In order to get more accurate results, our search has the following Google-Type search functionality:
If you use '+' in front of a word, then that word will be present in the search results.
ex: Harry +Potter will return results with the word 'Potter'.
If you use '-' in front of a word, then that word will be absent in the search results.
ex: Harry -Potter will return results without the word 'Potter'.
If you use 'AND' between two words, then both of those words will be present in the search results.
ex: Harry AND Potter will return results with both 'Harry' and 'Potter'.
If you use 'OR' between two words, then bth of those words may or may not be present in the search results.
ex: Harry OR Potter will return results with just 'Harry', results with just 'Potter' and results with both 'Harry' and 'Potter'.
If you use 'NOT' before a word, then that word will be absent in the search results.
ex: Harry NOT Potter will return results without the word 'Potter'.
Placing '""' around words will perform a phrase search. The search results will contain those words in that order.
ex: "Harry Potter" will return any results with 'Harry Potter' in them, but not 'Potter Harry'.
Using '*' in a word will perform a wildcard search. The '*' signifies any number of characters. Searches can not start with a wildcard.
ex: Pot*er will return results with words starting with 'Pot' and ending in 'er'. In this case, 'Potter' will be a match.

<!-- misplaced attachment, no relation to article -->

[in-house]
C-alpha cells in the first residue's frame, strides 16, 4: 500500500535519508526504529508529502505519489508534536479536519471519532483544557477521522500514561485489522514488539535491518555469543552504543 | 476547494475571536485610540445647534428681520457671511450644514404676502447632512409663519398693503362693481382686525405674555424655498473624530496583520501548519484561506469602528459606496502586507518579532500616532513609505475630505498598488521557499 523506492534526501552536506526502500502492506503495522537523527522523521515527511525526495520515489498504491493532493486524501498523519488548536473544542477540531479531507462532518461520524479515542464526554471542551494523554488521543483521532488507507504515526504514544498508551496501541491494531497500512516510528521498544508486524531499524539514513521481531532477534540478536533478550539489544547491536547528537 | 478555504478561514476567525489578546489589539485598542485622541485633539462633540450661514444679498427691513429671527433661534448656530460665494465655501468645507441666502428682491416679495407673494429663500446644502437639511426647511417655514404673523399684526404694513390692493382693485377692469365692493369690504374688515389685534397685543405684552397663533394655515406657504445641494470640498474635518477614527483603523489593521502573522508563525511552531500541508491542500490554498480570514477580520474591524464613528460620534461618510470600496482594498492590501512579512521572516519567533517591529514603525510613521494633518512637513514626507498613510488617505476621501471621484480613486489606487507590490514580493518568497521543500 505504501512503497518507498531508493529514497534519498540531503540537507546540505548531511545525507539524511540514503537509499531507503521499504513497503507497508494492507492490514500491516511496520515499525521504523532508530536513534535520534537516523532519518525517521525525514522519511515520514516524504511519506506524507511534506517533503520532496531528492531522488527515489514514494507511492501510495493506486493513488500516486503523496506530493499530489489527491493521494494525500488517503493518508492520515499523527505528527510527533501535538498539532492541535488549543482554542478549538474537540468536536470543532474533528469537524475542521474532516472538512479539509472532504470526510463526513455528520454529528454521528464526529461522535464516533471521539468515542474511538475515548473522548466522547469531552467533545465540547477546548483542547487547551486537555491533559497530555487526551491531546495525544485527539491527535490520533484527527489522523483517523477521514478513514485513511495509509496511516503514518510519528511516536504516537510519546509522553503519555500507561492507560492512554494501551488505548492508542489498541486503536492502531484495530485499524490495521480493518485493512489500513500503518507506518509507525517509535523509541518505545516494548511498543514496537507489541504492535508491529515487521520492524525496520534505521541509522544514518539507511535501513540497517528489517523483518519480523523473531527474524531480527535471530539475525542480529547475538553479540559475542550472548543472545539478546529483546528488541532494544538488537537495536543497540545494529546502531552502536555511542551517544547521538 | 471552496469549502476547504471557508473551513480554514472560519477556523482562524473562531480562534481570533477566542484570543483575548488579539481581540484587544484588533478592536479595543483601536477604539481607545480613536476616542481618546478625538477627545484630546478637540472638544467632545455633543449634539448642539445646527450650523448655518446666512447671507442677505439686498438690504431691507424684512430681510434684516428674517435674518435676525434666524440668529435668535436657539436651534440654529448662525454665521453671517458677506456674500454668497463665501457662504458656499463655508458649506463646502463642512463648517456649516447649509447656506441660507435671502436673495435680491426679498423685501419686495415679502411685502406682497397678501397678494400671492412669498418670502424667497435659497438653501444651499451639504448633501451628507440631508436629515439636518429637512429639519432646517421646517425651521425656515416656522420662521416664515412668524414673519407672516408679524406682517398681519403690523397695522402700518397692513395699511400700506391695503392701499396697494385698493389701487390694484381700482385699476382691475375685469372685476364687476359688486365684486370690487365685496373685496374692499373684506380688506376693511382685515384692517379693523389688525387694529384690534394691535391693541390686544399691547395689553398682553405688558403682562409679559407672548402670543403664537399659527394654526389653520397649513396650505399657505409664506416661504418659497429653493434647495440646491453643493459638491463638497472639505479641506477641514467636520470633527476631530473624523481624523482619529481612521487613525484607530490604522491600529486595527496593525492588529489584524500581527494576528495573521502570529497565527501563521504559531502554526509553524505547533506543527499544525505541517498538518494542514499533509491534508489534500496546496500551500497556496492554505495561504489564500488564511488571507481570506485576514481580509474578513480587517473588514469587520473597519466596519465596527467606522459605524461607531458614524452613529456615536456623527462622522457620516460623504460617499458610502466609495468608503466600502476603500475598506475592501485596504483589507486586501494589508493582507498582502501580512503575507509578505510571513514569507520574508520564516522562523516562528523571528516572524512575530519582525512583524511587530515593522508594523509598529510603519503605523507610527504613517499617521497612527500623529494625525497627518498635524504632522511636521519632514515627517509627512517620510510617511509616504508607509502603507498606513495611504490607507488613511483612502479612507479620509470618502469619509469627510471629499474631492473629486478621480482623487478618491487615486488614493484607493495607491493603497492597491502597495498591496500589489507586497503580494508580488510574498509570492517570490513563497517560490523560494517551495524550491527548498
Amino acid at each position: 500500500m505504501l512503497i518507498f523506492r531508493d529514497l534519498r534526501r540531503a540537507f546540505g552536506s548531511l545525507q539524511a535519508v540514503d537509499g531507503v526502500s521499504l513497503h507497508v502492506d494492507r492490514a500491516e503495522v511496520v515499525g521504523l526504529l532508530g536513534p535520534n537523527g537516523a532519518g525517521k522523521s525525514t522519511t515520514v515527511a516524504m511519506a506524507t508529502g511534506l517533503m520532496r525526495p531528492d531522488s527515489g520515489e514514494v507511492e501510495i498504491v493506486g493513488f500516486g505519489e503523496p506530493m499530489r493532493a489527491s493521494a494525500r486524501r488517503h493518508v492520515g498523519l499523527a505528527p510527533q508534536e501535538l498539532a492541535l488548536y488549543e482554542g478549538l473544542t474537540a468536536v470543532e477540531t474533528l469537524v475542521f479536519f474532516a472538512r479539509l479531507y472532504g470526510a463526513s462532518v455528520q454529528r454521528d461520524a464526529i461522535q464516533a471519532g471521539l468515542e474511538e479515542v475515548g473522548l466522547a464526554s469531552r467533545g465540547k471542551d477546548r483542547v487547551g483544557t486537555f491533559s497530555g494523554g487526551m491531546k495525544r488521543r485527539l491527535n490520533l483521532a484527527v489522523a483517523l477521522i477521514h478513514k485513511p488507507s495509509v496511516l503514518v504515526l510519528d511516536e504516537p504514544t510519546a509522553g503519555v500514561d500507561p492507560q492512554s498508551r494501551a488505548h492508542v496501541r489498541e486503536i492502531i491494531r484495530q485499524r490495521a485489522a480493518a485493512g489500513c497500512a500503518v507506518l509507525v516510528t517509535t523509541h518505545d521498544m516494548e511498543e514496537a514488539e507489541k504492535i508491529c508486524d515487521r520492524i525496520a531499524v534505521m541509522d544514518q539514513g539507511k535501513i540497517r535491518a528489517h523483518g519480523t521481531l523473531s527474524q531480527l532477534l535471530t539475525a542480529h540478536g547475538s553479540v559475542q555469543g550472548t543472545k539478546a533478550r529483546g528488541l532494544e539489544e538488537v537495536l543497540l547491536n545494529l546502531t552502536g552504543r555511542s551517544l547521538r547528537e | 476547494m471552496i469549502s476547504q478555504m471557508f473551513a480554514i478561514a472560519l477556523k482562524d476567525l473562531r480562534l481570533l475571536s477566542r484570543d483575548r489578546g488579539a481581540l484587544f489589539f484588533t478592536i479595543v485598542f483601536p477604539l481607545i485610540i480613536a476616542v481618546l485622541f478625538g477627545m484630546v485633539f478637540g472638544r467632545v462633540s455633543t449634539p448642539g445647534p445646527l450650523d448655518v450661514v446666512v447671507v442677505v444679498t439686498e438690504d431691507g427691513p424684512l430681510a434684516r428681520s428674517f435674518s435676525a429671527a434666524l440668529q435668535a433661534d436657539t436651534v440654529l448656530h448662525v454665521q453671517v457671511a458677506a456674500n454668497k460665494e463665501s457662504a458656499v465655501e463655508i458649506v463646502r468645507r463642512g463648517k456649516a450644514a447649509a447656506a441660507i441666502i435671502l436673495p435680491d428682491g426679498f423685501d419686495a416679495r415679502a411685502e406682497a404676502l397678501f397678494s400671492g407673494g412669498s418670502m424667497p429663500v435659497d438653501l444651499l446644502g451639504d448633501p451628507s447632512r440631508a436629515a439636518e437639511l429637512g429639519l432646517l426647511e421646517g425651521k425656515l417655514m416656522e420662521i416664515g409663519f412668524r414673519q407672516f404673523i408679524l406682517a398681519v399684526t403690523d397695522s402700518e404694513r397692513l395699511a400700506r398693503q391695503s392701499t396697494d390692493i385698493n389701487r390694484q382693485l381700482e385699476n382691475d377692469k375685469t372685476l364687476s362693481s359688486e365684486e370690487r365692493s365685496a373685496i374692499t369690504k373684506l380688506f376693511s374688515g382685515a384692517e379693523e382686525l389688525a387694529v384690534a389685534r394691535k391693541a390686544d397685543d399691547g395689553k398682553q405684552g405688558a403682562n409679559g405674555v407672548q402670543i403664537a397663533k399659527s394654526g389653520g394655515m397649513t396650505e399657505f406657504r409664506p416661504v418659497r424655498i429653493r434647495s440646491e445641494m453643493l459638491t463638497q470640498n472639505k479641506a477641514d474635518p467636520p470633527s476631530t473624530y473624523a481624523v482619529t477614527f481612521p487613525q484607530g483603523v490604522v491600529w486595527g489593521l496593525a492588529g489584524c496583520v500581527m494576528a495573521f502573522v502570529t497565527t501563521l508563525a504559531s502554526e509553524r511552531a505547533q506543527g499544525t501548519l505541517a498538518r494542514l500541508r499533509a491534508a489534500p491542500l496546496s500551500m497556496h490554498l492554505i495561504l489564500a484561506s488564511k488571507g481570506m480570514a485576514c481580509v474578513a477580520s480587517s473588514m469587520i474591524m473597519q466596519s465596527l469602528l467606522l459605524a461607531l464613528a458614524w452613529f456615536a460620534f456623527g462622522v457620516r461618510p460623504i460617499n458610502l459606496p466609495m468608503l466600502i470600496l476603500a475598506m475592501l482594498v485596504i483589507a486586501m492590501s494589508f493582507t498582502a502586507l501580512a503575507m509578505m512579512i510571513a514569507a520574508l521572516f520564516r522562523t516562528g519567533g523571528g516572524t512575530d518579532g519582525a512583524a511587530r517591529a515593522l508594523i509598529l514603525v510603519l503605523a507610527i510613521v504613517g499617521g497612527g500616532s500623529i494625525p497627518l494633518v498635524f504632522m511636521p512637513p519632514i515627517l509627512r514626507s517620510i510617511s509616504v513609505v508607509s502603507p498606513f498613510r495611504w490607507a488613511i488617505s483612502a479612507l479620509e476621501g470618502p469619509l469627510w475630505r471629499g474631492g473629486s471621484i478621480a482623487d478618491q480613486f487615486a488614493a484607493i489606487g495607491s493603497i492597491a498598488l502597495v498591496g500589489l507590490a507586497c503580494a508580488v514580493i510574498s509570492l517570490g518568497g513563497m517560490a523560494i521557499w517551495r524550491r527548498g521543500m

288Do you fancy finding out if you have a talent for morse code? Or discovering whether your crossword hobby might have seen you recruited into the history books? If so and you're a Bletchley Park history buff or a fan of the GCHQ Quiz Book, then this is the book for you.When scouring the land for top-level code-breakers, the Bletchley Park recruiters left no stone unturned. From mathematical-geniuses to sixth-form students who could read orchestral scores, chess masters, linguists, and Egyptologists who could interpret hieroglyphics, code-breakers were gathered from all around the country. Once selected, the chosen few had to complete various tests - chess puzzles, crosswords, secret language translations, complex riddles and more - to see if they had what it takes to join the country's elite code-breaking team. Now you can see if you have what it takes, too.Accompanied by nuggets of historical fascination such as the story of David Omand who was asked to translate an essay written in made-up Elvish and ended up as Director of GCHQ, or Jean Valentine, who volunteered in Dundee aged 18, disclosed that she loved the challenge of a cryptic crossword and found herself whisked down to Bletchley, these brain-teasing puzzles and riddles will give you a taste of what it felt like to be tested by the keenest minds in the country.